The Roddicks founded The Body Shop Foundation in 1990, which supports innovative global projects working in the areas of human and civil rights and environmental and animal protection. It is The Body Shop International Plc's charitable trust funded by annual donations from the company and through various fundraising initiatives.
The Body Shop Foundation was formed to consolidate all the charitable donations made by the company. To date, The Body Shop Foundation has donated over £21 million sterling in grants. The Foundation regularly gives gift-in-kind support to various projects and organisations such as Children On The Edge (COTE).
The Body Shop does not recognise Trade Union membership.
Approximately 65% of the grants that the company funds come to nominations from the staff, consultants or franchisers attached to the company from all over the world.
The September 1994 investigative article "Shattered Image: Is The Body Shop Too Good to Be True?, " written by Jon Entine and published in Business Ethics magazine, created an international controversy and led to dozens of stories in the international media, including articles on The New York Times' business section front page and on ABC World News Tonight. A flurry of news reports led to a temporary 50% drop in the market value of the stock of the company, which until that point had been considered a model "socially responsible" company.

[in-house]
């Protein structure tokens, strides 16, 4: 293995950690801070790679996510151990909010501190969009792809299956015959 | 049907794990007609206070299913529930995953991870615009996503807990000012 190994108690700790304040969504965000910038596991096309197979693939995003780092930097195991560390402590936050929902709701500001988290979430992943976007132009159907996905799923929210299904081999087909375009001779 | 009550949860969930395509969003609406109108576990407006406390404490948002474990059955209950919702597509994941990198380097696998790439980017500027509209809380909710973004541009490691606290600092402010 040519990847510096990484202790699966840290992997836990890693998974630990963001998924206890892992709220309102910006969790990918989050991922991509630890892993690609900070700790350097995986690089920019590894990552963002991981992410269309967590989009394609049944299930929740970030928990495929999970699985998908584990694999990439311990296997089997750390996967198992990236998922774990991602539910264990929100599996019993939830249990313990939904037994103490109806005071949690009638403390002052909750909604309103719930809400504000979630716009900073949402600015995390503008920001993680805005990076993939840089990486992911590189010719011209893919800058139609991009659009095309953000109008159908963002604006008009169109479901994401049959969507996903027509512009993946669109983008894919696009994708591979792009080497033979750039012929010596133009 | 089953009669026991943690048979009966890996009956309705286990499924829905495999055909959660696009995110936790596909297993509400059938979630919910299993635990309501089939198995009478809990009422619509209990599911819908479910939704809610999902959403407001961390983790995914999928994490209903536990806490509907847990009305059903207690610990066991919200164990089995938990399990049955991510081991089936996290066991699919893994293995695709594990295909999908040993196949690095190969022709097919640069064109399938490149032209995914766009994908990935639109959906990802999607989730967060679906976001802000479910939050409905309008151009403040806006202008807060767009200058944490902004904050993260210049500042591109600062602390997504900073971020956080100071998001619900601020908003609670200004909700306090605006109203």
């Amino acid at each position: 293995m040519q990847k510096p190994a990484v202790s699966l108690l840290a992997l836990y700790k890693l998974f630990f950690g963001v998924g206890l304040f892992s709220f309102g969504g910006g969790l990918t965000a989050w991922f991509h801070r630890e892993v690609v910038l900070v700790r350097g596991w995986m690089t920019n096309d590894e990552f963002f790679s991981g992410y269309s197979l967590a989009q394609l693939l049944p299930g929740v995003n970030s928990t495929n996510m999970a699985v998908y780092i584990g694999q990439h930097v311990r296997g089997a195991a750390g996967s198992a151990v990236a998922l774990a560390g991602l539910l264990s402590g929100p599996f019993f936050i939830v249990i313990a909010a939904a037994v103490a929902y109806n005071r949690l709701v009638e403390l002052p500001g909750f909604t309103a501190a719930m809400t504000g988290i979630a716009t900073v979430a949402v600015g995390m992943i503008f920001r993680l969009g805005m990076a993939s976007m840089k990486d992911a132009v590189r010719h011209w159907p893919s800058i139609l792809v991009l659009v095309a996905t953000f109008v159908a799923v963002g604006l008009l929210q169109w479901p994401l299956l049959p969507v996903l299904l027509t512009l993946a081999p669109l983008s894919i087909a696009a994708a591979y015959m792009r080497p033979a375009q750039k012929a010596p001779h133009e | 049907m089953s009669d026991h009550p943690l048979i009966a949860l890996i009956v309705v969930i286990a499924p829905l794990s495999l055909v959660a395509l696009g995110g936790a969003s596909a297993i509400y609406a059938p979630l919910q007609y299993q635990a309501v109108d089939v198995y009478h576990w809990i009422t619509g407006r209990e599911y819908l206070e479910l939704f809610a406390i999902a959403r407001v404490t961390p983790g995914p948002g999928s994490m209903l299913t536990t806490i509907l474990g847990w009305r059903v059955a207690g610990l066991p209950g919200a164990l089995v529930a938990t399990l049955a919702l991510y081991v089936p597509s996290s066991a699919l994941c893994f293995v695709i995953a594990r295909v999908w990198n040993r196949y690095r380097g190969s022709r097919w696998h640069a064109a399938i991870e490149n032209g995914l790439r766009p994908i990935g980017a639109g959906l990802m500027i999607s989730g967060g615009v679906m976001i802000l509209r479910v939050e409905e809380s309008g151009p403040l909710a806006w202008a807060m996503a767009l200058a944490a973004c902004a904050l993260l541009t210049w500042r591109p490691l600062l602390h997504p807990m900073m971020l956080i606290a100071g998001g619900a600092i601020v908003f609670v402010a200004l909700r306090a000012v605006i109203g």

Entine reported that Anita Roddick, founder of Body Shop International (BSI) in the UK, had stolen the name, store design, marketing concept and most product line ideas from The Body Shop founded in 1970 in Berkeley, California by Peggy Short and Jane Saunders who started the French-style perfume store, where customers could do their own blending. Roddick subsequently fabricated her story of traveling around the world discovering exotic beauty ingredients. In 1989, Roddick purchased the U.S. and Israeli rights to The Body Shop name, and the Berkeley-based chain of five stores renamed itself Body Time.